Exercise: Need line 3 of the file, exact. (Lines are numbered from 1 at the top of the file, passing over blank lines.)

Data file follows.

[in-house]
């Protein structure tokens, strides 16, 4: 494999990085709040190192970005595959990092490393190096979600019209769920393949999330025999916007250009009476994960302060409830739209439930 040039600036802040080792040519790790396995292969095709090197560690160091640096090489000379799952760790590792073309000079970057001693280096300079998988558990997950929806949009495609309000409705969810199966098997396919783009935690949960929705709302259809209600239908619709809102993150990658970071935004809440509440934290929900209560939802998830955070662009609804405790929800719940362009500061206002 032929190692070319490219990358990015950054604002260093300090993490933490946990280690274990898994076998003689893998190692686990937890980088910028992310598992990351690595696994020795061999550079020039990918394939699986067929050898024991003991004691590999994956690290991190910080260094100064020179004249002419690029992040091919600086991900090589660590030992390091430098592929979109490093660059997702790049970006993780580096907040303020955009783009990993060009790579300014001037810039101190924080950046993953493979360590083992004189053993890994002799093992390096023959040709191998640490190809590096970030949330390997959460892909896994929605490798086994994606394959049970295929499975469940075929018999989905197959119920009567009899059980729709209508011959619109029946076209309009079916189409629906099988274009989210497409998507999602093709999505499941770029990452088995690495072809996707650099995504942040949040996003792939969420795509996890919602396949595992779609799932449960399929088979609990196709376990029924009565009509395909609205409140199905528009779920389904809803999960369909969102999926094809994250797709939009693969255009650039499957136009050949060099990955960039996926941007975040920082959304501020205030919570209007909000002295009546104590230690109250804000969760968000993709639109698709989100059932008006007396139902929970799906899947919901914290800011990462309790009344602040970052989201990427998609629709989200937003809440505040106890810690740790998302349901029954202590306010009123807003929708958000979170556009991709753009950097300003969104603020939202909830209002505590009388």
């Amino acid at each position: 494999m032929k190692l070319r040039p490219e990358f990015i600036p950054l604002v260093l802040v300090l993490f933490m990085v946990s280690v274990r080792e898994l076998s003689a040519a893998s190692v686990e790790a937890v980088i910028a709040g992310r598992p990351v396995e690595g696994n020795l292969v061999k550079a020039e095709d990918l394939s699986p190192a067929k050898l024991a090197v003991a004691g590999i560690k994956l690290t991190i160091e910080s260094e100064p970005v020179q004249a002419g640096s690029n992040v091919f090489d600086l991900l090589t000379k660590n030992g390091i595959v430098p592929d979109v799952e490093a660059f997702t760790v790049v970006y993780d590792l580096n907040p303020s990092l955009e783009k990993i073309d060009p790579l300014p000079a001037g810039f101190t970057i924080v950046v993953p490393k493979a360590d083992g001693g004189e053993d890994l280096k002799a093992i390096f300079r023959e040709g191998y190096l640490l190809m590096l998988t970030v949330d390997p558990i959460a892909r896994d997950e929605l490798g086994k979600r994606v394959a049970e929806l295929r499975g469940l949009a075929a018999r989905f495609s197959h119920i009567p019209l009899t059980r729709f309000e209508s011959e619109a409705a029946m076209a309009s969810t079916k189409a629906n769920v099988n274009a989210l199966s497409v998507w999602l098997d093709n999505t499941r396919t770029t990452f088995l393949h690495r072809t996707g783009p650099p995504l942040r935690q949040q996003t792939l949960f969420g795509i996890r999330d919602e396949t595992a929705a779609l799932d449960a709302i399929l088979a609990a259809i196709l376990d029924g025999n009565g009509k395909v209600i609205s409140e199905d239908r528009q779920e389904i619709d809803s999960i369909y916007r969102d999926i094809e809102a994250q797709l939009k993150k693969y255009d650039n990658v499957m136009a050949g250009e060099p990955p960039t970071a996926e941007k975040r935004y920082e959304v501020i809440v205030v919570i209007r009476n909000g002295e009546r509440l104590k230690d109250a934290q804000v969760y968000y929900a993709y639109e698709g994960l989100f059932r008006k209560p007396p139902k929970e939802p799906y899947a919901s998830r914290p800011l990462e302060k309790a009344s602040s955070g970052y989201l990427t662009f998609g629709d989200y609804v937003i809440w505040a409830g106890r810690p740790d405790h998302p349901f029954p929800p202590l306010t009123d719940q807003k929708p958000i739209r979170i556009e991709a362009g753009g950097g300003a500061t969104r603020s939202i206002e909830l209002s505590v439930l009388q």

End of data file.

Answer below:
């Amino acid at each position: 494999m032929k190692l070319r040039p490219e990358f990015i600036p950054l604002v260093l802040v300090l993490f933490m990085v946990s280690v274990r080792e898994l076998s003689a040519a893998s190692v686990e790790a937890v980088i910028a709040g992310r598992p990351v396995e690595g696994n020795l292969v061999k550079a020039e095709d990918l394939s699986p190192a067929k050898l024991a090197v003991a004691g590999i560690k994956l690290t991190i160091e910080s260094e100064p970005v020179q004249a002419g640096s690029n992040v091919f090489d600086l991900l090589t000379k660590n030992g390091i595959v430098p592929d979109v799952e490093a660059f997702t760790v790049v970006y993780d590792l580096n907040p303020s990092l955009e783009k990993i073309d060009p790579l300014p000079a001037g810039f101190t970057i924080v950046v993953p490393k493979a360590d083992g001693g004189e053993d890994l280096k002799a093992i390096f300079r023959e040709g191998y190096l640490l190809m590096l998988t970030v949330d390997p558990i959460a892909r896994d997950e929605l490798g086994k979600r994606v394959a049970e929806l295929r499975g469940l949009a075929a018999r989905f495609s197959h119920i009567p019209l009899t059980r729709f309000e209508s011959e619109a409705a029946m076209a309009s969810t079916k189409a629906n769920v099988n274009a989210l199966s497409v998507w999602l098997d093709n999505t499941r396919t770029t990452f088995l393949h690495r072809t996707g783009p650099p995504l942040r935690q949040q996003t792939l949960f969420g795509i996890r999330d919602e396949t595992a929705a779609l799932d449960a709302i399929l088979a609990a259809i196709l376990d029924g025999n009565g009509k395909v209600i609205s409140e199905d239908r528009q779920e389904i619709d809803s999960i369909y916007r969102d999926i094809e809102a994250q797709l939009k993150k693969y255009d650039n990658v499957m136009a050949g250009e060099p990955p960039t970071a996926e941007k975040r935004y920082e959304v501020i809440v205030v919570i209007r009476n909000g002295e009546r509440l104590k230690d109250a934290q804000v969760y968000y929900a993709y639109e698709g994960l989100f059932r008006k209560p007396p139902k929970e939802p799906y899947a919901s998830r914290p800011l990462e302060k309790a009344s602040s955070g970052y989201l990427t662009f998609g629709d989200y609804v937003i809440w505040a409830g106890r810690p740790d405790h998302p349901f029954p929800p202590l306010t009123d719940q807003k929708p958000i739209r979170i556009e991709a362009g753009g950097g300003a500061t969104r603020s939202i206002e909830l209002s505590v439930l009388q």